Travel Physical Therapy Career Guide: Step 1 – Know what you are looking for.

Before you start out in your travel therapy career you need to evaluate exactly why you want to travel and what you hope to get out of it.

  • Do you want to make more money?
  • Are you trying to gain more experience to start your own practice someday?
  • Do you want to broaden the kind of patients you work with?
  • Are you looking for a change of pace?
  • Do you want to improve your current skills? Be exposed to new ones?
  • Are you interested in meeting new people?
  • Intrigued by new places?
  • Just need an adventure before you settle down?
  • Need an adventure now that the kids are in college?

Whatever your reasons are for choosing a travel rehab career it is important to know them going because they will guide many of the decisions you will have to make about the assignments you take and other key decisions as you move further in the travel rehab job process.

Avoid the Noid!

You know who they are, you’ve been annoyed with them at every job you’ve ever had. The boss who doesn’t know up from down, the guy who always gives you a punch in the arm as his way of saying hello, Mr. B O, the gossip queen, the clock watcher, the manipulator and the one who always seems to bring something for lunch that stinks up the whole joint. Yes we’ve all seen some derivative of these and if you’re honest with yourself, you may admit that at one point in time you may have been one of those people. There are certain signs like constant whining or sucking up that will lead you to believe that this person will be irritating to no end. Sure we all experience the occasional bad day and it can bring down those around you as well, but when these behaviors are more common than not, you have a problem. So what can you do to prevent this having a negative affect on your next travel therapy or rehab job?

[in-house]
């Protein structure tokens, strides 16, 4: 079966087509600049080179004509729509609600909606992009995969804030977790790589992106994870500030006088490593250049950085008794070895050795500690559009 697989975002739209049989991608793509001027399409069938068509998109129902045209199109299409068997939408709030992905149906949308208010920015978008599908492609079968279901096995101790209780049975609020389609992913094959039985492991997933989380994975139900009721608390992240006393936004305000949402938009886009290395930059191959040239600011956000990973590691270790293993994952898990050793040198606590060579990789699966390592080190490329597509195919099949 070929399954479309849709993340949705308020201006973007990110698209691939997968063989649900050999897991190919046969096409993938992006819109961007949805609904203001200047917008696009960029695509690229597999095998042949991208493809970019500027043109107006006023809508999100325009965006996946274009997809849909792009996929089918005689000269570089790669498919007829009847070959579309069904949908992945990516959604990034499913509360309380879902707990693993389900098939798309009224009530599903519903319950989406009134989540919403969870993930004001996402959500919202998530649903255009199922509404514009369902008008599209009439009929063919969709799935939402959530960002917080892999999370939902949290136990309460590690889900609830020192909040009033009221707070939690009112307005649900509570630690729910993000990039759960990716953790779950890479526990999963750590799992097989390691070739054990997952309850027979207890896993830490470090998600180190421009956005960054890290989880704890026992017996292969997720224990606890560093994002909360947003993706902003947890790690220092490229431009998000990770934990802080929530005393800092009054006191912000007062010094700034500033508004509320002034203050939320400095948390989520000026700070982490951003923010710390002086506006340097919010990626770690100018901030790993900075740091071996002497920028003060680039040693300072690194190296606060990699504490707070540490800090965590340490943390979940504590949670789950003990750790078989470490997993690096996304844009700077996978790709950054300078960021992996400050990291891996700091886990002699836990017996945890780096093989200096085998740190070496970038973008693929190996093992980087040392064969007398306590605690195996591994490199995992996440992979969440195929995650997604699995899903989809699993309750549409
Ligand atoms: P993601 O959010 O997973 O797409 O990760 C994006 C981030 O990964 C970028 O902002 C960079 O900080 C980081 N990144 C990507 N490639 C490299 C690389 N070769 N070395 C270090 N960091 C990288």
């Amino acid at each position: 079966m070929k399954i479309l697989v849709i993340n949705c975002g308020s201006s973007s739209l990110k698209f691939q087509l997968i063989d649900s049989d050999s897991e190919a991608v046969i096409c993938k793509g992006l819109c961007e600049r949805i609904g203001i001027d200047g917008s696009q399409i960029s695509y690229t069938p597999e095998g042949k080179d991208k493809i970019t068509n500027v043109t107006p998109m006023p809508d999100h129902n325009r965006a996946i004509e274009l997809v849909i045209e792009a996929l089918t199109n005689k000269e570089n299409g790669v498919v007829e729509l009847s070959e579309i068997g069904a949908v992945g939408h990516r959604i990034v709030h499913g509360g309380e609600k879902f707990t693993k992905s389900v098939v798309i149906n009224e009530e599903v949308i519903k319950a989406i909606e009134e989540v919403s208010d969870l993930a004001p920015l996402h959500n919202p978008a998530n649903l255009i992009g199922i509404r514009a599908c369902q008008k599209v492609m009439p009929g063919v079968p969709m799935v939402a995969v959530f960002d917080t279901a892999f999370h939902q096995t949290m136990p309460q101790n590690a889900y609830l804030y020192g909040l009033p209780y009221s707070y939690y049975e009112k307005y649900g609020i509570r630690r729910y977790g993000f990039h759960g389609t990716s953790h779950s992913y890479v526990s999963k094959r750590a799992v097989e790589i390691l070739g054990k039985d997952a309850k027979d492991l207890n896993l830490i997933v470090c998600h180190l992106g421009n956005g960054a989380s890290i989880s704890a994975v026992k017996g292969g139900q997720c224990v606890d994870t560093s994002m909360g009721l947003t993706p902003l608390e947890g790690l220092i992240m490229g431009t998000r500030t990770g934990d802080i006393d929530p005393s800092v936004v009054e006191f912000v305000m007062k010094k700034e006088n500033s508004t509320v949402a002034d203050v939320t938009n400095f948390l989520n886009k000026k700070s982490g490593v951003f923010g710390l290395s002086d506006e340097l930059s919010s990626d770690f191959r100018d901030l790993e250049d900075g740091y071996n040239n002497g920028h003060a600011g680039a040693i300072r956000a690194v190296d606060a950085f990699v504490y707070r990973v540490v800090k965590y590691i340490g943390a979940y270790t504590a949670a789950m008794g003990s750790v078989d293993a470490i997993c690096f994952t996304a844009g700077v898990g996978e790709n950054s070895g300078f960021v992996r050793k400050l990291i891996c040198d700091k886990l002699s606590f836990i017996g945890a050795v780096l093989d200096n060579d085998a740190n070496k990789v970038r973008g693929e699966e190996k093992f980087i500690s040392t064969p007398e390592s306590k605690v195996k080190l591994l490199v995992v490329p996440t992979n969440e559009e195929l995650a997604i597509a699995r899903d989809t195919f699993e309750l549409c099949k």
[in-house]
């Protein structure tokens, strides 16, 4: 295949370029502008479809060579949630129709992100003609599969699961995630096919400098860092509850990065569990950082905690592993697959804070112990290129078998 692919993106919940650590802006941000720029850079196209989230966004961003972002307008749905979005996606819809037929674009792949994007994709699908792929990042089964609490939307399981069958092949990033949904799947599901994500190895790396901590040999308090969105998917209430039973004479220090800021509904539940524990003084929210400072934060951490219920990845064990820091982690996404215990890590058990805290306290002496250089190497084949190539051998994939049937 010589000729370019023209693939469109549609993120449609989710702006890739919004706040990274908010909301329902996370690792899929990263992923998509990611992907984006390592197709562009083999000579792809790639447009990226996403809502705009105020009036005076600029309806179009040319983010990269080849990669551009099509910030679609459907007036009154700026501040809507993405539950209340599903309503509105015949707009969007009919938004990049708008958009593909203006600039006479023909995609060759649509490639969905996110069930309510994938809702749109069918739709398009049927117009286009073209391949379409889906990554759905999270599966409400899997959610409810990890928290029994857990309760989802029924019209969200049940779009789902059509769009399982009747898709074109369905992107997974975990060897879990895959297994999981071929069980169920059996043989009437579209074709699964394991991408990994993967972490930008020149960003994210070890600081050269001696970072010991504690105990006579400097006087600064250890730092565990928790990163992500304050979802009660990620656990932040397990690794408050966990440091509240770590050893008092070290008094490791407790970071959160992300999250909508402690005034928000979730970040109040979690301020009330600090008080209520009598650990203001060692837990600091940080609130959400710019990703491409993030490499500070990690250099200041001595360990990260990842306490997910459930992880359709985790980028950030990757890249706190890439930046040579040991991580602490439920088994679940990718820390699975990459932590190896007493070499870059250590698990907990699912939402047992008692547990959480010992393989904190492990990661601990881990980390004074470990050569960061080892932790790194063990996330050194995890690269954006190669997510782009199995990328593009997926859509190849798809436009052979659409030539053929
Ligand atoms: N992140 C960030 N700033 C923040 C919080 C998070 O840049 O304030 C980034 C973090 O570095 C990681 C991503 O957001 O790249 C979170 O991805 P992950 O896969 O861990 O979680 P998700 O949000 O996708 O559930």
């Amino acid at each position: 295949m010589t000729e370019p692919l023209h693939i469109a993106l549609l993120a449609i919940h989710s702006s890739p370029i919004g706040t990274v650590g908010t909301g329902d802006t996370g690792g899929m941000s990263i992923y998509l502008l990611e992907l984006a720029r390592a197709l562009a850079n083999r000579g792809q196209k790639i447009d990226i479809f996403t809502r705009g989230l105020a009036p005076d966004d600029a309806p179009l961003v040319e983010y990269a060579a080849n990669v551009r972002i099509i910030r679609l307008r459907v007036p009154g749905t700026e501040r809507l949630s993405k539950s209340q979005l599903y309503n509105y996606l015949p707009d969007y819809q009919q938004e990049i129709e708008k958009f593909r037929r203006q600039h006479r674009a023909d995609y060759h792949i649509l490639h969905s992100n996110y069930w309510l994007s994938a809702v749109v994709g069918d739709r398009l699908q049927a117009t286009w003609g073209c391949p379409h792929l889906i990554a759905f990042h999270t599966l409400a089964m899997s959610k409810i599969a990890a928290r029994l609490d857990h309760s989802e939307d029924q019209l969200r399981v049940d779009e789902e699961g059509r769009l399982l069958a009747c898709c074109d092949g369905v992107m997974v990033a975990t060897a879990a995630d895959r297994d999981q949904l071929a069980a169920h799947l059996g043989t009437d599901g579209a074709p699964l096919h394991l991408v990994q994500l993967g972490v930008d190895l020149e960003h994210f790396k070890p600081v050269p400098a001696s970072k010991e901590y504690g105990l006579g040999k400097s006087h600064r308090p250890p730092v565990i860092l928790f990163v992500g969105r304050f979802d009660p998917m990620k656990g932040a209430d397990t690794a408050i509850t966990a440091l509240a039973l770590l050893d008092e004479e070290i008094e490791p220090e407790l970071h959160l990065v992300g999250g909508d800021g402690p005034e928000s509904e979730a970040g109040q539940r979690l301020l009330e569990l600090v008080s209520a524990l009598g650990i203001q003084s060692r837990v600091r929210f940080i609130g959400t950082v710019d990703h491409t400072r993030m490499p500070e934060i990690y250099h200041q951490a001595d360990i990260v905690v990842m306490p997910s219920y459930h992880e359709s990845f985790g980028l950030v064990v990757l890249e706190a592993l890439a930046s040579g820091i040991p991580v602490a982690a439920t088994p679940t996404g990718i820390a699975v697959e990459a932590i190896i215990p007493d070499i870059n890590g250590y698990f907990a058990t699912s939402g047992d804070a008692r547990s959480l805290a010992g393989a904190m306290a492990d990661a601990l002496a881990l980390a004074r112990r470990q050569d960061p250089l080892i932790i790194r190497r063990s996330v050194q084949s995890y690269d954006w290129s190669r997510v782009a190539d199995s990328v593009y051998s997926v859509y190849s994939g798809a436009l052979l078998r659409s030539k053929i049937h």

Entering a new position is already a feat in itself, but now you add all the different and new personalities, some you know you’ll get along with while others you know will be a task to get deal with. When starting a new job you want to be on your best behavior and you have a lot to prove, not only to yourself but your peers and you definitely don’t want to ruffle any feathers being the “outsider.” So what can you do?

I’d guess most people would do everything in their power to avoid those who irritate them. Sounds good in theroy but the reality is you’ll see this person day in and day out and eventually might be paired up with them in dealing with certain patients or situations. When the time comes to working alongside say a negative Nancy, give yourself a few minutes prior to the rendezvous and take a few deep breaths. When you are ready for “battle” come in being cheery, under control and use a pleasant tone of voice. Do the work that is expected of you and then step away as if nothing bothered you. If you let the negativity get to you it will only make matters worse.

In some cases you may be perceived as the annoying one and for no good reason. Maybe it’s the way you dress or carry yourself, but the reason is never clear. Here’s what you can do… Ask to meet this person one-on-one and have a heart to heart. No one else around, just the two of you. Give them the benefit of the doubt, swallow your pride and inquire about how you can at least have a working relationship if nothing else. If the problems continue, maybe seek out a superior or if you dont’ think it’s worth it. Move on. Your self-esteem is far more valuable than the job, there will always be more work. That too is a great big benefit of travel therapy and rehab jobs. Just move on to the next.

Hopefully you’ll never have to resort to any of these actions while on your traveling assignment, but if you do, you now have a plan on how to react and deal with these situations. To learn more about ways in which you can deal with the annoying co-worker, visit these sites I’ve listed below. There is a wealth of information you can use not only in the workplace but through life in general.

Dealing with Difficult Coworkers: From Sales and Marketing to Finance and Planning

Dealing with the Jerk at Work

Here are a few other sites that poke fun at the annoying types. I wouldn’t recommend using any of these techniques but they are worth a laugh!

My Bad Boss

Annoying Coworker